The Violent Past of a Wicked Weed

By John Carey


A Cultural History of How

an Exotic Plant Seduced Civilization

By Iain Gately

Grove Press -- 403pp -- $25

Today's smokers, shivering in the winter cold outside their smoke-free office buildings, should be glad they aren't living in Constantinople in the early 1600s. That's when Murad IV, ruler of the vast Ottoman Empire, had an even nastier habit than tobacco. He roamed the city's streets in disguise, "feigning an urgent craving for a smoke, then beheading any good Samaritans who offered relief," reports Iain Gately in his entertaining Tobacco: A Cultural History of How an Exotic Plant Seduced Civilization. In just 14 years, Murad personally killed or had put to death more than 25,000 suspected smokers.

Who would have guessed that the antismoking movement had such a long and colorful past? Murad's methods might have been extreme, but he wasn't the only fervent foe of the pervasive weed. England's King James I wrote that smokers were no better than devil-worshiping savages "guilty of sinful and shameful lust," and he tried to tax tobacco into oblivion. New Year's Day in 1848 kicked off the "greatest no-smoking protest of the nineteenth century" in Milan. Citizens knocked cigars from the mouths of smokers--even the Austrian soldiers who were occupying Italy. "It was the first blow struck for a free and united Italy," the author writes. And as cigarettes became popular, The New York Times warned in 1883 that "if this pernicious practice obtains among adult Americans the ruin of the Republic is at hand."

As Gately argues in this irreverent and quirky, if occasionally exaggerated, book, tobacco not only survived every attempt to stamp it out, it changed the course of history. Gately claims--not altogether persuasively--that the American colonies were founded and fueled by tobacco. It was John Rolfe's 1612 planting of tobacco that saved the foundering Jamestown colony and created a cash crop that dramatically boosted English interest in the New World. That act "was ultimately responsible for the pre-eminence of English culture, language and laws in the most powerfulnation in history," Gately writes.

Aptly enough, the original Native American name for what is now Greenwich Village was Sapponckanican: the land where tobacco grows. The crop became North America's main export and helped create a demand for slaves. And by being both the subject of British taxes and the collateral for a loan Benjamin Franklin got from France, "tobacco supplied both the cause and the victory in the U.S. War of Independence," Gately argues.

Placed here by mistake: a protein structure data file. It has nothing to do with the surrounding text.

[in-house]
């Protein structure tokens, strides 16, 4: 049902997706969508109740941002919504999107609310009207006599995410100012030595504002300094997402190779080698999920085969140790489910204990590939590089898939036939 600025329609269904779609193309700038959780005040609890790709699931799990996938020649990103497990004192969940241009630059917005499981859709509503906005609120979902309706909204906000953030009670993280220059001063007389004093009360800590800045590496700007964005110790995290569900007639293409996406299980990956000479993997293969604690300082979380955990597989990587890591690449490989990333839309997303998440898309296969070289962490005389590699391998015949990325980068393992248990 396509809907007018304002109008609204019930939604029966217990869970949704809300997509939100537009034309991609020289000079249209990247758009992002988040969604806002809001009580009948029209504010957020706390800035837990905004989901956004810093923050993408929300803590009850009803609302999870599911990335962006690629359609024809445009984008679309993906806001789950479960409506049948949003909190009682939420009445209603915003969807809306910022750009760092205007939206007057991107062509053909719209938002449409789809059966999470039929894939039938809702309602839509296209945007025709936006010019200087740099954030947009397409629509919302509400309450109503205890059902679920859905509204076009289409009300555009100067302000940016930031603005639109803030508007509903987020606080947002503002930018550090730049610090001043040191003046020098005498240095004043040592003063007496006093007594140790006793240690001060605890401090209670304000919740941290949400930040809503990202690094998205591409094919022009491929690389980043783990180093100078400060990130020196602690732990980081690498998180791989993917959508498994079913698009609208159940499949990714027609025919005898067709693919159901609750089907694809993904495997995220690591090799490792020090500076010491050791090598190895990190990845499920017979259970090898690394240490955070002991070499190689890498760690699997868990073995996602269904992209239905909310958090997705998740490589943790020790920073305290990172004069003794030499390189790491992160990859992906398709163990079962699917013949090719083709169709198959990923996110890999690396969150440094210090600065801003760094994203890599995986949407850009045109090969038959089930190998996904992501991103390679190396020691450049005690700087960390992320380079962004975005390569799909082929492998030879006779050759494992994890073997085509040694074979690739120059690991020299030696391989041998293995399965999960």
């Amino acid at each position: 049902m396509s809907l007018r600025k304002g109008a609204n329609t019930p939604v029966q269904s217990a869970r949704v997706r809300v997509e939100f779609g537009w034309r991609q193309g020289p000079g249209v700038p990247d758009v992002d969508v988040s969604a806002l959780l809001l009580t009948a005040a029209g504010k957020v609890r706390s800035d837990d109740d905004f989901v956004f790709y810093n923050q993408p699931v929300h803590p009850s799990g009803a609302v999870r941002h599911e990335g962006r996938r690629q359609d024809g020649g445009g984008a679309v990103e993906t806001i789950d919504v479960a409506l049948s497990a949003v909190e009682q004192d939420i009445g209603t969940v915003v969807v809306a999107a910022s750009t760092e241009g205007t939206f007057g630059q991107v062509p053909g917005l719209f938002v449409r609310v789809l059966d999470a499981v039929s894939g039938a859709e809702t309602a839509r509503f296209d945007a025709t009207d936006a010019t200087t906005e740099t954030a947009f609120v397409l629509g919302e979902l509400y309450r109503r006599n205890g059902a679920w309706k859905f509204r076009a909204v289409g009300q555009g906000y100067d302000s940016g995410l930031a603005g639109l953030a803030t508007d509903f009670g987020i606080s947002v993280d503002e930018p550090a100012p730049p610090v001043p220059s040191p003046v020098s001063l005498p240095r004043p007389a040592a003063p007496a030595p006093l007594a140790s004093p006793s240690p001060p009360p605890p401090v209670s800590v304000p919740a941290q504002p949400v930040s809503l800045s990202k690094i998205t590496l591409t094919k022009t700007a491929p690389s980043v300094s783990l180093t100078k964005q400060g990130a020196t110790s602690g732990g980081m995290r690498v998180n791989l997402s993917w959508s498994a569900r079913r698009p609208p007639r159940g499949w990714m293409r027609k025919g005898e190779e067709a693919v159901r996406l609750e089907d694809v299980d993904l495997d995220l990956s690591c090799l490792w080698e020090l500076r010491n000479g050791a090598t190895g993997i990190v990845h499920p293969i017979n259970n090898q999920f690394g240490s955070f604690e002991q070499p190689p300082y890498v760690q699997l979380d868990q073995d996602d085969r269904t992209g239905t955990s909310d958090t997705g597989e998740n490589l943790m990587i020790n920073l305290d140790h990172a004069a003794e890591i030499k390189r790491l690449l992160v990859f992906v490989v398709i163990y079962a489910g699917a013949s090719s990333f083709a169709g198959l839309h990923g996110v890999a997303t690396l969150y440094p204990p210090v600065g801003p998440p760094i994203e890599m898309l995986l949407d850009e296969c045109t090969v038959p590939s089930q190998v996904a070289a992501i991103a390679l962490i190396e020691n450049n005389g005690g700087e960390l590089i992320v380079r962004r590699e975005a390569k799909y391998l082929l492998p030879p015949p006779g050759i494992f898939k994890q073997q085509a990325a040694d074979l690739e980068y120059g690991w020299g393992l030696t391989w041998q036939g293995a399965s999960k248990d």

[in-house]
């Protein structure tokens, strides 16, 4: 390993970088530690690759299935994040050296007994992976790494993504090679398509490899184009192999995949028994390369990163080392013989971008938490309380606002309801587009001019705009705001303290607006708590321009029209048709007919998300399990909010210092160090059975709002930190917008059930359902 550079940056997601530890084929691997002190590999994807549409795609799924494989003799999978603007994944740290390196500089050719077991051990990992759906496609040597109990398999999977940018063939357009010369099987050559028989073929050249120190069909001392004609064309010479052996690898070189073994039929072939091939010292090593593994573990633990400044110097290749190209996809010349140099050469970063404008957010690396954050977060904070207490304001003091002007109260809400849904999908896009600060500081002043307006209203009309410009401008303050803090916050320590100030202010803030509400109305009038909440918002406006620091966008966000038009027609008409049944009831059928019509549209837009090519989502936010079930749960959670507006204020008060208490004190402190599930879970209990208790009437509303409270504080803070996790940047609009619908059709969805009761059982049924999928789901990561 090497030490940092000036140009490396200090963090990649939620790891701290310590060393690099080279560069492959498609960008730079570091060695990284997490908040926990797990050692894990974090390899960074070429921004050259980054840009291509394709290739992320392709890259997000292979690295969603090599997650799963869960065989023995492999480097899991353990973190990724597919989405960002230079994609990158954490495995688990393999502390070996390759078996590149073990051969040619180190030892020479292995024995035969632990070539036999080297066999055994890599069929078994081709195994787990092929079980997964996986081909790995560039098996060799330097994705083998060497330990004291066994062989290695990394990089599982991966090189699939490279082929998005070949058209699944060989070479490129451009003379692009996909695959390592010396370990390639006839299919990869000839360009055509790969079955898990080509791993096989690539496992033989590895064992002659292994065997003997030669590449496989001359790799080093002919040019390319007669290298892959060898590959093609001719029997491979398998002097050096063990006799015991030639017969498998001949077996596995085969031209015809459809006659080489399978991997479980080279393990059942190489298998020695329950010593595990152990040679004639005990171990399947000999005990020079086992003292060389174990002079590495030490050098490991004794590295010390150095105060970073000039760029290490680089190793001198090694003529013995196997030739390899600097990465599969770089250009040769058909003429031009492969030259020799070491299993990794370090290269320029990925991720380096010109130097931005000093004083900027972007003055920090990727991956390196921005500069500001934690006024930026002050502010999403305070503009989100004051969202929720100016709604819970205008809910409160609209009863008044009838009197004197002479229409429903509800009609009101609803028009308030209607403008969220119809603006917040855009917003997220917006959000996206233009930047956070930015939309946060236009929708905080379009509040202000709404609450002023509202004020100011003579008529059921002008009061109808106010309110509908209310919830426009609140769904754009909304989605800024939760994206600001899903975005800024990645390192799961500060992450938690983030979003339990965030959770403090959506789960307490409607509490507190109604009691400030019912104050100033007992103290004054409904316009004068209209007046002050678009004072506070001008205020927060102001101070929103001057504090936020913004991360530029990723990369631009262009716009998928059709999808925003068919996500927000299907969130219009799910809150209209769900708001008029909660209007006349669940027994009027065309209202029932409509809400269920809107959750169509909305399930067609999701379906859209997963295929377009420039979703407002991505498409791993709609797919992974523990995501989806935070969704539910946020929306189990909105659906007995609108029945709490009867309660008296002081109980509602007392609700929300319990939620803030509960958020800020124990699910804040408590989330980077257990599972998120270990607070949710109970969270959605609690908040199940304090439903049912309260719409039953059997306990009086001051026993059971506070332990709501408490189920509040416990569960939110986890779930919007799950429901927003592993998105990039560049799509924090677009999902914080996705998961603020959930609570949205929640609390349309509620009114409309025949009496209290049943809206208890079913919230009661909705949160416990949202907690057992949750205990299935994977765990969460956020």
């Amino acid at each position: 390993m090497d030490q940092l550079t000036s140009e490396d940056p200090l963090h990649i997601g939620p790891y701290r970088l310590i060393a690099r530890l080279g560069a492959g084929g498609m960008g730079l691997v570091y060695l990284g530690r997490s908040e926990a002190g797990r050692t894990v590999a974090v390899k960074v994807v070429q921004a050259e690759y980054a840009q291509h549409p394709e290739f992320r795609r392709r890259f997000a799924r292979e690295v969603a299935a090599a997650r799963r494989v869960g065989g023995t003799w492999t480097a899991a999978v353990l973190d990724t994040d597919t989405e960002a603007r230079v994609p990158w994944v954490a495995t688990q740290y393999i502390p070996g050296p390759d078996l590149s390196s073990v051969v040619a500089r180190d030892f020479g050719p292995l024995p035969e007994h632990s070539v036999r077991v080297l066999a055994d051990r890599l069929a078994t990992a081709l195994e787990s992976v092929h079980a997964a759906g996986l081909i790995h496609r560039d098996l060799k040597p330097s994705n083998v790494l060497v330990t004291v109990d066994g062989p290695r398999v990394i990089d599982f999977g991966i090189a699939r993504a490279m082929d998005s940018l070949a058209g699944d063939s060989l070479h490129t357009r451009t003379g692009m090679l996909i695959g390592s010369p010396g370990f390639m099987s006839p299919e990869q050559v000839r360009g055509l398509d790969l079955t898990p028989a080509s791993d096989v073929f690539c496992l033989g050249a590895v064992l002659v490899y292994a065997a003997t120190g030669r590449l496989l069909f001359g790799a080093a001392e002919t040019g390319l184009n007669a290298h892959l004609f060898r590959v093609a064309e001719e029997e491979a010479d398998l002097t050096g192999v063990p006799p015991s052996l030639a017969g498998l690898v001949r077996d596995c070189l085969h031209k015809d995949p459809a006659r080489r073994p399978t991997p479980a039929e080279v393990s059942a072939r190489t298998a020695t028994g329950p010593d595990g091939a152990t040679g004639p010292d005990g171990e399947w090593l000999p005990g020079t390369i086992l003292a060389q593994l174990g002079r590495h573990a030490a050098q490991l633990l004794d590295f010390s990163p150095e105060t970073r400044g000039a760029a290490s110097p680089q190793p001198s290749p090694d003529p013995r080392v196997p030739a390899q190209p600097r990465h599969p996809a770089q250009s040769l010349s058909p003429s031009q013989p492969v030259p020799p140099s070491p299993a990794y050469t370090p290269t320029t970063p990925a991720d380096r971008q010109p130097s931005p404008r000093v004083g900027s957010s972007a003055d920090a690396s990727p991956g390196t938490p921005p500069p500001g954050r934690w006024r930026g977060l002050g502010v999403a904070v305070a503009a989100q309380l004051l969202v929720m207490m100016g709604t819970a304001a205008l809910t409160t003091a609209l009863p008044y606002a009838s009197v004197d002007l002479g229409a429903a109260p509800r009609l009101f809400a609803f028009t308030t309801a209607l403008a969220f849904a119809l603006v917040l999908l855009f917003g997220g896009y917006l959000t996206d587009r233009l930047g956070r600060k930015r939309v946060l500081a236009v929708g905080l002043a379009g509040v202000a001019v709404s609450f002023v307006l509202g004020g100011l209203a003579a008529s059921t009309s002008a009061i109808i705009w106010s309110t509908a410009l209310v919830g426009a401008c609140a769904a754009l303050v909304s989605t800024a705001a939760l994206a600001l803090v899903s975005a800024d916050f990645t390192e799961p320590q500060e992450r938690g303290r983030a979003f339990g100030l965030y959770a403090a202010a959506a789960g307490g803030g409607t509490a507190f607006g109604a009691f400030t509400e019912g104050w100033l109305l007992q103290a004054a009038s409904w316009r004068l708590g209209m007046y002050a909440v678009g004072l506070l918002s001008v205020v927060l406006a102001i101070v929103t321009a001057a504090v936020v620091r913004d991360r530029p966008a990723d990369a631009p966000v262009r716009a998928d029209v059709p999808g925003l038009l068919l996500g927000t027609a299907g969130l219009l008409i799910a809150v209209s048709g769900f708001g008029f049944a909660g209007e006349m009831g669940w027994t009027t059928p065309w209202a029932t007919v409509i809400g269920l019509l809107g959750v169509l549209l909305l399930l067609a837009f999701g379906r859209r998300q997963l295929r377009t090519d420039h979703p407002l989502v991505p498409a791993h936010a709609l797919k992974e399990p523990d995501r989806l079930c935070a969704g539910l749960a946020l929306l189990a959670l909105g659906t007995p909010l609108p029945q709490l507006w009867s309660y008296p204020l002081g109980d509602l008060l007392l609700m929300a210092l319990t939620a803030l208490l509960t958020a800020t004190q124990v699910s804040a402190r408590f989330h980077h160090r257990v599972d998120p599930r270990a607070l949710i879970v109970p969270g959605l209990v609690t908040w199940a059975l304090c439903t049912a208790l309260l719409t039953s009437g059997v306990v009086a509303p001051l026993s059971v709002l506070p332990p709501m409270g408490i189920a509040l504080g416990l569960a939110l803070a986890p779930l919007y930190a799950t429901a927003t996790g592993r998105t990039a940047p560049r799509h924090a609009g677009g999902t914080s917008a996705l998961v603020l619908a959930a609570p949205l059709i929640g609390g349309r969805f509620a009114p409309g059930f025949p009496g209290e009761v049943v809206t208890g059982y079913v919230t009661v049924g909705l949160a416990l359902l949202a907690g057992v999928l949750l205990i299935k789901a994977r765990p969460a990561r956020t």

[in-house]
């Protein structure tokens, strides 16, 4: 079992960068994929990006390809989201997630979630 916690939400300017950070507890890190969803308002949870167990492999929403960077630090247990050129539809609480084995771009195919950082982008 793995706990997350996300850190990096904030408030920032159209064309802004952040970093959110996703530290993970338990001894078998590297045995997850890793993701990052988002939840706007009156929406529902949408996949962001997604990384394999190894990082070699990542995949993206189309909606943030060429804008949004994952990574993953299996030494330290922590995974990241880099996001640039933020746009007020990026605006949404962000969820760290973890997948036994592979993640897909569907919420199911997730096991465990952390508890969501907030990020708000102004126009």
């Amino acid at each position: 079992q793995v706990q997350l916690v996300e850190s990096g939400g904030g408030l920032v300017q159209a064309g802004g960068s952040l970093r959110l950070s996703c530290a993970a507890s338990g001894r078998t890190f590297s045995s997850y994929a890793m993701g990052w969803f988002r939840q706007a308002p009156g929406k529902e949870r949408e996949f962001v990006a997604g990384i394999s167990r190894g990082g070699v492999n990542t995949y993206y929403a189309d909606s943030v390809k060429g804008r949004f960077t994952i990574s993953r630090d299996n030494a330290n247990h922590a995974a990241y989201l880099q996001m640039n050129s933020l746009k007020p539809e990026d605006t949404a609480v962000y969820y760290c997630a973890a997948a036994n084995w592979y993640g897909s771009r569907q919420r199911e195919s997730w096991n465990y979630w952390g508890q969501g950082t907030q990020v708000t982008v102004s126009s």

Gately describes how cultivation originated in the Peruvian and Ecuadorian Andes between 5000 and 3000 BC. Shamans smoked, chewed, ate, or drank it to achieve near-death trances. Long before the white man, tobacco spread throughout the New World, showing up in creation myths and social rituals. Even North American Plains Indians, who grew no other crops, planted tobacco. When he arrived, Columbus was presented with gifts of the weed. He threw the stuff overboard, but others were quickly hooked. "Tobacco spread like an epidemiccrossing borders and cultures at will," Gately writes. "It respected neither rank nor creed, infecting nomads, Buddhists and Christian bishops alike."

The book is filled with fascinating tidbits. The Dutch so embraced the new plant's purported medicinal qualities that "infant pipe smokers were counted as one of the curiosities of seventeenth century Amsterdam." Napoleon used a kilo of snuff a week--equivalent to a hundred-cigarette-a-day habit. Gately is silent on whether this hurt or helped his military strategy, though he does quip that Napoleon's British foes fielded a cavalry "world renowned for its bravery, beauty, and senselessness."

In the U.S., the mighty tobacco industry grew from the vision of a man named Buck Duke, whose factories employed the first mass-production machines. By the late 1880s, Duke was making 2 million cigarettes a day and spending an astonishing $800,000 per year on advertising. His American Tobacco Co. became powerful enough to persuade Congress not to include nicotine on the list of drugs subject to the 1906 Federal Food & Drugs Act.

Yet the nascent industry still faced substantial opposition. Henry Ford railed against cigarettes, which he called the "little white slaver," and Thomas Edison refused to hire cigarette smokers. Because Pittsburgh Pirates shortstop Honus Wagner ordered American Tobacco to take his picture off their baseball cards, these remain extremely rare and valuable. But Gately documents how smoking got a huge boost from world war. Tobacco's ability to calm nerves, suppress hunger, and provide a moment of calm during the horror of the trenches made it "as indispensable as the daily ration," said U.S. General John J. Pershing. President Franklin D. Roosevelt even declared tobacco an essential wartime material. By 1949, the percentage of British men who were hooked on the weed rose to 81%.

Today, smoking's foes have regained strength in the U.S.--perhaps too much, Gately seems to believe. "To the 1.2 billion smokers of the world, tobacco is not just a killer, but a pleasure, a comforter and a friend," he argues. Sadly, this is one of the few junctures where he attempts to tackle the larger meaning of this plant and its extraordinary ability to addict and harm those who fall for its allure. Instead, for the most part, he delivers a dizzying--and often haphazardly organized--recitation of facts. Tobacco's often bizarre past comes across clear as day--but the big implications remain veiled in smoke.

Carey covers science from Washington.

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